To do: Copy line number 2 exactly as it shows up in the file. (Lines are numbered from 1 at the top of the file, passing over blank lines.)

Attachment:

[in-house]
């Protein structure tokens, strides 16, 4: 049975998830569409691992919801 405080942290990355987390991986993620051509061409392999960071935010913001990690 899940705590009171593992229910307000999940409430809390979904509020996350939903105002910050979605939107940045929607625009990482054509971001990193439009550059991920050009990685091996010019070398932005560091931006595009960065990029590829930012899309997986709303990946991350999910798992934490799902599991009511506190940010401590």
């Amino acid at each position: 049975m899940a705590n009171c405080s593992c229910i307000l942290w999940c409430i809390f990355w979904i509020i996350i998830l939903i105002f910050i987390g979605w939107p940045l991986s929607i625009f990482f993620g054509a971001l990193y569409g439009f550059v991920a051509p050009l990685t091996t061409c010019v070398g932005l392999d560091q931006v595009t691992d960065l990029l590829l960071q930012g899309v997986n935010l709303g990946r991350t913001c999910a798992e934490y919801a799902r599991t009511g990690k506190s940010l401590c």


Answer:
């Protein structure tokens, strides 16, 4: 049975998830569409691992919801 405080942290990355987390991986993620051509061409392999960071935010913001990690 899940705590009171593992229910307000999940409430809390979904509020996350939903105002910050979605939107940045929607625009990482054509971001990193439009550059991920050009990685091996010019070398932005560091931006595009960065990029590829930012899309997986709303990946991350999910798992934490799902599991009511506190940010401590």